By Josh Speer / January 25th, 2019
|Title||Travis Strikes Again: No More Heroes|
|Developer||Grasshopper Manufacture Inc.|
|Publisher||Grasshopper Manufacture Inc.|
|Release Date||January 18th, 2019|
|Age Rating||M for Mature 17+ – Blood, Drug Reference, Partial Nudity, Strong Language, Violence|
Let me clarify something really quick. Travis Strikes Again is NOT No More Heroes 3. That was my initial assumption, and it’s important that those of you reading this understand the difference. See, Travis Strikes Again is a gaiden game, and that shows in many ways. Don’t get me wrong, it’s still very much No More Heroes, and is pungent with that insane musk the series is known for. Suda51 has crafted an entry that often defies expectations and regularly defies logic. But in some ways, it’s very much the first of its kind. The question then, is if that’s a good thing? And more importantly, does Travis Strikes Again make up for the nine-year hiatus since the Wii?
Travis Strikes Again starts with an epic cutscene that I’m sure most of you have already seen. Badman, the father of the murderous, bat-wielding Bad Girl, wants revenge on Travis for her death. He hunts him down, and finds Travis roughing it in his outdoor trailer. Banter is exchanged, winks are made at the audience, and then things get especially weird. Apparently, at some point Travis found a nigh impossible to locate game console called the Death Drive Mk II. Think the Virtual Boy combined with VR and you’re on the right track. Somehow the game machine suddenly comes to life and sucks both Travis and his assailant into a strange game world, and thus begins our story.
In the first world, Electric Thunder Tiger II, Travis quickly finds out that the Death Drive games are all full of dangerous bugs, who are all out to kill you. The system itself was created by an ahead of her time genius, Dr. Juvenile. Not only does her system draw in the players, but there’s also a myth about the game cartridges, called Death Balls. By collecting six of them, the owner can have their dearest wish granted. If that sounds familiar, then just wait, cause Travis Strikes Again has a shit ton of references to popular culture, from anime to other video games and much more.
While I was drawn in quickly by the opening sequence, once you beat the first world the plot meanders unexpectedly. Badman was initially hellbent on murdering Travis, but after they both come out of the game, it seems things have changed. The game doesn’t really address this change of heart, mind you, and you’ll see Badman wandering the trailer between stages. Though his presence does serve a functional purpose for co-op, his sudden lack of menace really hurts the urgency of the story. It wasn’t clear to me what exactly was happening, and it isn’t til much later that it seems apparent Travis and Badman are suddenly working together. It’s possible I missed something in the copious amount of dialogue in the game, but if not this sudden shift was puzzling. Thankfully, while the story in no way is actually about Travis vs Badman, the other tangents it goes on are pretty interesting by themselves.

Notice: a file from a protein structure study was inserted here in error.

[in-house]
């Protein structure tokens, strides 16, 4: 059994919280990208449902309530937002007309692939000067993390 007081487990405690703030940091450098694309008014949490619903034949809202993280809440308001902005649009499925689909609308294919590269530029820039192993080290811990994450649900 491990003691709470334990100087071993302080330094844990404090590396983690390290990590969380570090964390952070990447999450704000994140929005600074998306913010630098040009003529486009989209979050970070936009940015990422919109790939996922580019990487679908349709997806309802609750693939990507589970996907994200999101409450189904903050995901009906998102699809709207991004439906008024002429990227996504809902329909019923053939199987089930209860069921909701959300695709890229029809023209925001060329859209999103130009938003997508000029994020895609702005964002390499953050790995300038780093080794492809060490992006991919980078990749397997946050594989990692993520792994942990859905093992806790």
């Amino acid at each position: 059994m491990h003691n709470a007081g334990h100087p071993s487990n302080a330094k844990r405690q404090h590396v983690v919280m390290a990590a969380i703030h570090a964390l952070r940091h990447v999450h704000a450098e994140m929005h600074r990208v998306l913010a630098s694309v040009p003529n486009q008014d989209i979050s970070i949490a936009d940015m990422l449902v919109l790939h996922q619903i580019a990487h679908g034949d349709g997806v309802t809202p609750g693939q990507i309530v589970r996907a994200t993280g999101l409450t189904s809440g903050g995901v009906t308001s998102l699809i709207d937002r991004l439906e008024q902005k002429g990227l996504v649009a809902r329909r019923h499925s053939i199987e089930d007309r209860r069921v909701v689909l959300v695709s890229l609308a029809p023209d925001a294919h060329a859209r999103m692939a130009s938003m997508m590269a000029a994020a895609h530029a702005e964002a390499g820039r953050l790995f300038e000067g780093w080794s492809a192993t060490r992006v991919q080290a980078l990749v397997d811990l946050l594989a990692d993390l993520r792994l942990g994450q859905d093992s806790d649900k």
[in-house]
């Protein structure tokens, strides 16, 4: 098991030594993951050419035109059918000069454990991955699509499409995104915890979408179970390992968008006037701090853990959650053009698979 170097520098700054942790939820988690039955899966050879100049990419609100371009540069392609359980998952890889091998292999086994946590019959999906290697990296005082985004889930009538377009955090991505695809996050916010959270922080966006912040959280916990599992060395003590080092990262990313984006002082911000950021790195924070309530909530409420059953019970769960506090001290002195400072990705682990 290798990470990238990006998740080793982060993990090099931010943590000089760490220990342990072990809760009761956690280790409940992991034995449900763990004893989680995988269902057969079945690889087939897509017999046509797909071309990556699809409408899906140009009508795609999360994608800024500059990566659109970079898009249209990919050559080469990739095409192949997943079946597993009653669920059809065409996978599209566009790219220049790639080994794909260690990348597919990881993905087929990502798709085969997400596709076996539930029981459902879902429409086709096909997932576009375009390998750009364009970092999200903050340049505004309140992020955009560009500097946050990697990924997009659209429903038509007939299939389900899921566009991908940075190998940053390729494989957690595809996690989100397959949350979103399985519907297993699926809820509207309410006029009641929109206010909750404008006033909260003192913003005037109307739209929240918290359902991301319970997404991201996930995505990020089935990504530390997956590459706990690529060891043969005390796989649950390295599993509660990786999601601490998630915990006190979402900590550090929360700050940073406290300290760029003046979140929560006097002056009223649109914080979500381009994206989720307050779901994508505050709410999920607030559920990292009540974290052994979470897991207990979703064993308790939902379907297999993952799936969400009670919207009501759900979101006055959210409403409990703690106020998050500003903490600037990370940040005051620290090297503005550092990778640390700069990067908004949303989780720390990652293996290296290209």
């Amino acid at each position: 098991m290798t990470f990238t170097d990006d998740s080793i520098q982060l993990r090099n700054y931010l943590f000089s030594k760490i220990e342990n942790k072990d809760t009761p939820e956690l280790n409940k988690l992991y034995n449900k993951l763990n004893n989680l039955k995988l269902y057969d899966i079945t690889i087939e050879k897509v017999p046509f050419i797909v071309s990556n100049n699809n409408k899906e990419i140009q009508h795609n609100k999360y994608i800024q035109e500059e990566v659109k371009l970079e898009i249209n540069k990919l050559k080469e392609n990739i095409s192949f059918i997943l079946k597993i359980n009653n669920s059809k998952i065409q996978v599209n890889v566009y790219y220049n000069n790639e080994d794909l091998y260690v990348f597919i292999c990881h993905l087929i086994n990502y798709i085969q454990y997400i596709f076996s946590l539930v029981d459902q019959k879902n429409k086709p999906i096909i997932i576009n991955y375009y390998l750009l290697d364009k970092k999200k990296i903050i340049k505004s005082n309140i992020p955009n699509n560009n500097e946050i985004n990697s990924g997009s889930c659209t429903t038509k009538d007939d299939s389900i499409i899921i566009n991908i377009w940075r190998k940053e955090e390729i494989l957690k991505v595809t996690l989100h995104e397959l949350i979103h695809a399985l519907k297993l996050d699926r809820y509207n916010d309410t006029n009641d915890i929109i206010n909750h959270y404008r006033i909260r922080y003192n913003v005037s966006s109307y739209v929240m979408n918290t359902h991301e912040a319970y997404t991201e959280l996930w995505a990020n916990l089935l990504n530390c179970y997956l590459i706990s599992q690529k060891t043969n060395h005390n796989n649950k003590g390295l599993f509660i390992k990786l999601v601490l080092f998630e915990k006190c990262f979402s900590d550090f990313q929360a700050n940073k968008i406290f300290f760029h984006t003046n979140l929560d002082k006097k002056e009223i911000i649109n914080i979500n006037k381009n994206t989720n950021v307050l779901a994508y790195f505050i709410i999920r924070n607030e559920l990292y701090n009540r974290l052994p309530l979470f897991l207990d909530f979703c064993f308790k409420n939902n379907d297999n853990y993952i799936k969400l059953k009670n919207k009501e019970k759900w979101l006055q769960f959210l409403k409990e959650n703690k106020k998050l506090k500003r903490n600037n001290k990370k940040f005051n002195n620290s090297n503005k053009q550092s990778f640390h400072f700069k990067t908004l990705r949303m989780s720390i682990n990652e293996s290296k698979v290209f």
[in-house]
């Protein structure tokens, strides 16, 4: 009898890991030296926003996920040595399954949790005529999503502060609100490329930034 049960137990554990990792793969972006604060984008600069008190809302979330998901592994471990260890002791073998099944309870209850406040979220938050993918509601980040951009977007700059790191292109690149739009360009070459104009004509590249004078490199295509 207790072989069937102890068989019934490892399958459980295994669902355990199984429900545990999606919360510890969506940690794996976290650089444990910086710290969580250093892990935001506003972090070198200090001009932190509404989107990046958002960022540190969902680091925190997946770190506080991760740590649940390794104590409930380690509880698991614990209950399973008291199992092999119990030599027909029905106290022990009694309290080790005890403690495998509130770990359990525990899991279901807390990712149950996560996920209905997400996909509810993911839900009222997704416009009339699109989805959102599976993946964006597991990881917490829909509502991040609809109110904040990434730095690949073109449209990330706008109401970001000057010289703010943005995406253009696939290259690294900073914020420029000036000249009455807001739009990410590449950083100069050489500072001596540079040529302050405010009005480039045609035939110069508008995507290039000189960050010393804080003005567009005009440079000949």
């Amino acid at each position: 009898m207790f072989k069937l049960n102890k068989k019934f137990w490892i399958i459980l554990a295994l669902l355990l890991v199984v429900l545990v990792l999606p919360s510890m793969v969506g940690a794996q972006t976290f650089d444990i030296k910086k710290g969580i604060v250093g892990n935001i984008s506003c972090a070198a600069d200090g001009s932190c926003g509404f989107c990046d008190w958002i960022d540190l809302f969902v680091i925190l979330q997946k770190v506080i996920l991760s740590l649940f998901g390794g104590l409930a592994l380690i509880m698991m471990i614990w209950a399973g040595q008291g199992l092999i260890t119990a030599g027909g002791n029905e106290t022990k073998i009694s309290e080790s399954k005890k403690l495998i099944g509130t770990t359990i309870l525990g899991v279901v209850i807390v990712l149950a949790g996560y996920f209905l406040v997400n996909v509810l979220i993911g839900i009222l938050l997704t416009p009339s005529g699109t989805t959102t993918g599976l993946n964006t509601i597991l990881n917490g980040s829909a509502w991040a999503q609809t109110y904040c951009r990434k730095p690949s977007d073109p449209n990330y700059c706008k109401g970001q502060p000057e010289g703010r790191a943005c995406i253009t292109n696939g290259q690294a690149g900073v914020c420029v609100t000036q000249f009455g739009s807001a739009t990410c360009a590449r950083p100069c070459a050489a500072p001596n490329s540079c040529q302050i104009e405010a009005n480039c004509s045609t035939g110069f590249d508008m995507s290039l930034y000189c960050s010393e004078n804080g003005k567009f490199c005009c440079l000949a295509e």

Each of the Death Ball titles is a reference to popular culture’s past. For example, Life is Destroy starts off with a bloody sequence that made me instantly think of Night Trap. Another, Golden Dragon GP, has vector graphics that strongly reminded me of Tron. They all have their own vibe, and that goes double for the epic Archive material about them. These materials are a nod to old Nintendo Power style magazine coverage, and feature commentary, art and even secrets that you can check out in each level. I was frankly stunned by how much work went into making a bunch of flavor text that the majority of gamers won’t even bother reading, though I’d say those gamers are missing out. The essential flavor of this game is one that embraces and parodies the video game phenomenon. I loved all the little nods to classics, both obvious and more esoteric.
My only real complaint is that the stages themselves don’t start offering really standout features until later in the game, about four stages in. Keeping in mind there are only six stages in the game, that was a bit of a letdown. Mostly because without unique aspects like Golden Dragon GP’s racing, stages mostly break down to ‘fight all the enemies, kill the boss, rinse and repeat.’ I guess part of my issue with the relative monotony of the experience is I have fond memories of the NES-styled minigames from No More Heroes 2: Desperate Struggle. The amount of diversity in those was really great, and though they could get frustrating, I enjoyed their inclusion. Which brings us to the combat in Travis Strikes Again, and how different it feels from the rest of the series. Note that I didn’t say worse, but it is worth covering how significant a departure it is from the first two games.
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